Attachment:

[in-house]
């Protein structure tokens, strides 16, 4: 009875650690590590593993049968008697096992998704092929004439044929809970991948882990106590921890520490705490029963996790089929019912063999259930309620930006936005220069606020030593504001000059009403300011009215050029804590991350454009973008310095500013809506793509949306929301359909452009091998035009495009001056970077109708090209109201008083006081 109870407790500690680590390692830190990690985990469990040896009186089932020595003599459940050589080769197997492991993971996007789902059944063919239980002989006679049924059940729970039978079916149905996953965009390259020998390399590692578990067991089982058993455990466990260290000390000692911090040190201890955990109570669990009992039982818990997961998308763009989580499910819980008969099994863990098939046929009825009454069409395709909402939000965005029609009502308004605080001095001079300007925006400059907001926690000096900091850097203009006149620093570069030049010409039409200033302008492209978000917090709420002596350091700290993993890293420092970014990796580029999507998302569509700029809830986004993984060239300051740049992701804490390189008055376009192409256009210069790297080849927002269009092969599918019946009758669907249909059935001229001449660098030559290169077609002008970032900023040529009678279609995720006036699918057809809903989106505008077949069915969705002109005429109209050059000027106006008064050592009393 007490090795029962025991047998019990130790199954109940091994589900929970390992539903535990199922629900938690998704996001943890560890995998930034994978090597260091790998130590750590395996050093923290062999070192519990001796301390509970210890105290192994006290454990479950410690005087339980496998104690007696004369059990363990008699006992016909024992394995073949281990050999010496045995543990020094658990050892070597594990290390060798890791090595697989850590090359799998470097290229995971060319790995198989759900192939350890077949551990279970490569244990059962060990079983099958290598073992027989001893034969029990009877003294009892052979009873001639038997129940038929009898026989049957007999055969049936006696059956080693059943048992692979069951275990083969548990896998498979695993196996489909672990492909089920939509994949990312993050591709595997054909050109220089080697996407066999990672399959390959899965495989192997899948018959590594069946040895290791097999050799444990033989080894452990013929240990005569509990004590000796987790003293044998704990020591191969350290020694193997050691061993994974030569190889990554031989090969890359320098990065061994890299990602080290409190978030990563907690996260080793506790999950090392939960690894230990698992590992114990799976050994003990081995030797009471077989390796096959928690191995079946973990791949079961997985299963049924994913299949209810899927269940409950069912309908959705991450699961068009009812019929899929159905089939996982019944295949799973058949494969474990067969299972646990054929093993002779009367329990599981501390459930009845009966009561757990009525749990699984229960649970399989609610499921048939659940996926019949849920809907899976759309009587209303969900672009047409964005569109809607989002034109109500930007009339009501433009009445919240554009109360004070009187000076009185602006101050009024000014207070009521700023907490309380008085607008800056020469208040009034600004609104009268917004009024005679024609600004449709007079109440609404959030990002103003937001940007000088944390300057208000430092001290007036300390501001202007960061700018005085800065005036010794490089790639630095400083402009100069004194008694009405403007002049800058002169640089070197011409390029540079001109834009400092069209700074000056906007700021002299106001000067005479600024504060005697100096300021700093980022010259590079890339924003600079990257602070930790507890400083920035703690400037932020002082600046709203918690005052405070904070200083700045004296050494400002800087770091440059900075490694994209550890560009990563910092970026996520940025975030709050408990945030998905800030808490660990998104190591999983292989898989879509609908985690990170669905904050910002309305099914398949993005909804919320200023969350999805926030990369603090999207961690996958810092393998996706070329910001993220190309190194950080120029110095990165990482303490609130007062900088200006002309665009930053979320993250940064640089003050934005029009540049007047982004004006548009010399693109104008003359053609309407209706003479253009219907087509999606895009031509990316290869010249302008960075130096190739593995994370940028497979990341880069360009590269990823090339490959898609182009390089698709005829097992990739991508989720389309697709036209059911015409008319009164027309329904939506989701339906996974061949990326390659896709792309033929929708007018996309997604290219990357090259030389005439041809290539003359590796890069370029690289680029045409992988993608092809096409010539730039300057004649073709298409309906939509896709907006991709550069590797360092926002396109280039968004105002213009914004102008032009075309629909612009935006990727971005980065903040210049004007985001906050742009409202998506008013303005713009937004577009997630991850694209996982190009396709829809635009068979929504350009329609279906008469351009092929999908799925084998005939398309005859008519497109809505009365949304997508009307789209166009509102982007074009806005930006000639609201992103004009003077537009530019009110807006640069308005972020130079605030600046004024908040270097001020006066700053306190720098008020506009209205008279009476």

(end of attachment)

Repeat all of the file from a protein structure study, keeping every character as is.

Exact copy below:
[in-house]
């Protein structure tokens, strides 16, 4: 009875650690590590593993049968008697096992998704092929004439044929809970991948882990106590921890520490705490029963996790089929019912063999259930309620930006936005220069606020030593504001000059009403300011009215050029804590991350454009973008310095500013809506793509949306929301359909452009091998035009495009001056970077109708090209109201008083006081 109870407790500690680590390692830190990690985990469990040896009186089932020595003599459940050589080769197997492991993971996007789902059944063919239980002989006679049924059940729970039978079916149905996953965009390259020998390399590692578990067991089982058993455990466990260290000390000692911090040190201890955990109570669990009992039982818990997961998308763009989580499910819980008969099994863990098939046929009825009454069409395709909402939000965005029609009502308004605080001095001079300007925006400059907001926690000096900091850097203009006149620093570069030049010409039409200033302008492209978000917090709420002596350091700290993993890293420092970014990796580029999507998302569509700029809830986004993984060239300051740049992701804490390189008055376009192409256009210069790297080849927002269009092969599918019946009758669907249909059935001229001449660098030559290169077609002008970032900023040529009678279609995720006036699918057809809903989106505008077949069915969705002109005429109209050059000027106006008064050592009393 007490090795029962025991047998019990130790199954109940091994589900929970390992539903535990199922629900938690998704996001943890560890995998930034994978090597260091790998130590750590395996050093923290062999070192519990001796301390509970210890105290192994006290454990479950410690005087339980496998104690007696004369059990363990008699006992016909024992394995073949281990050999010496045995543990020094658990050892070597594990290390060798890791090595697989850590090359799998470097290229995971060319790995198989759900192939350890077949551990279970490569244990059962060990079983099958290598073992027989001893034969029990009877003294009892052979009873001639038997129940038929009898026989049957007999055969049936006696059956080693059943048992692979069951275990083969548990896998498979695993196996489909672990492909089920939509994949990312993050591709595997054909050109220089080697996407066999990672399959390959899965495989192997899948018959590594069946040895290791097999050799444990033989080894452990013929240990005569509990004590000796987790003293044998704990020591191969350290020694193997050691061993994974030569190889990554031989090969890359320098990065061994890299990602080290409190978030990563907690996260080793506790999950090392939960690894230990698992590992114990799976050994003990081995030797009471077989390796096959928690191995079946973990791949079961997985299963049924994913299949209810899927269940409950069912309908959705991450699961068009009812019929899929159905089939996982019944295949799973058949494969474990067969299972646990054929093993002779009367329990599981501390459930009845009966009561757990009525749990699984229960649970399989609610499921048939659940996926019949849920809907899976759309009587209303969900672009047409964005569109809607989002034109109500930007009339009501433009009445919240554009109360004070009187000076009185602006101050009024000014207070009521700023907490309380008085607008800056020469208040009034600004609104009268917004009024005679024609600004449709007079109440609404959030990002103003937001940007000088944390300057208000430092001290007036300390501001202007960061700018005085800065005036010794490089790639630095400083402009100069004194008694009405403007002049800058002169640089070197011409390029540079001109834009400092069209700074000056906007700021002299106001000067005479600024504060005697100096300021700093980022010259590079890339924003600079990257602070930790507890400083920035703690400037932020002082600046709203918690005052405070904070200083700045004296050494400002800087770091440059900075490694994209550890560009990563910092970026996520940025975030709050408990945030998905800030808490660990998104190591999983292989898989879509609908985690990170669905904050910002309305099914398949993005909804919320200023969350999805926030990369603090999207961690996958810092393998996706070329910001993220190309190194950080120029110095990165990482303490609130007062900088200006002309665009930053979320993250940064640089003050934005029009540049007047982004004006548009010399693109104008003359053609309407209706003479253009219907087509999606895009031509990316290869010249302008960075130096190739593995994370940028497979990341880069360009590269990823090339490959898609182009390089698709005829097992990739991508989720389309697709036209059911015409008319009164027309329904939506989701339906996974061949990326390659896709792309033929929708007018996309997604290219990357090259030389005439041809290539003359590796890069370029690289680029045409992988993608092809096409010539730039300057004649073709298409309906939509896709907006991709550069590797360092926002396109280039968004105002213009914004102008032009075309629909612009935006990727971005980065903040210049004007985001906050742009409202998506008013303005713009937004577009997630991850694209996982190009396709829809635009068979929504350009329609279906008469351009092929999908799925084998005939398309005859008519497109809505009365949304997508009307789209166009509102982007074009806005930006000639609201992103004009003077537009530019009110807006640069308005972020130079605030600046004024908040270097001020006066700053306190720098008020506009209205008279009476």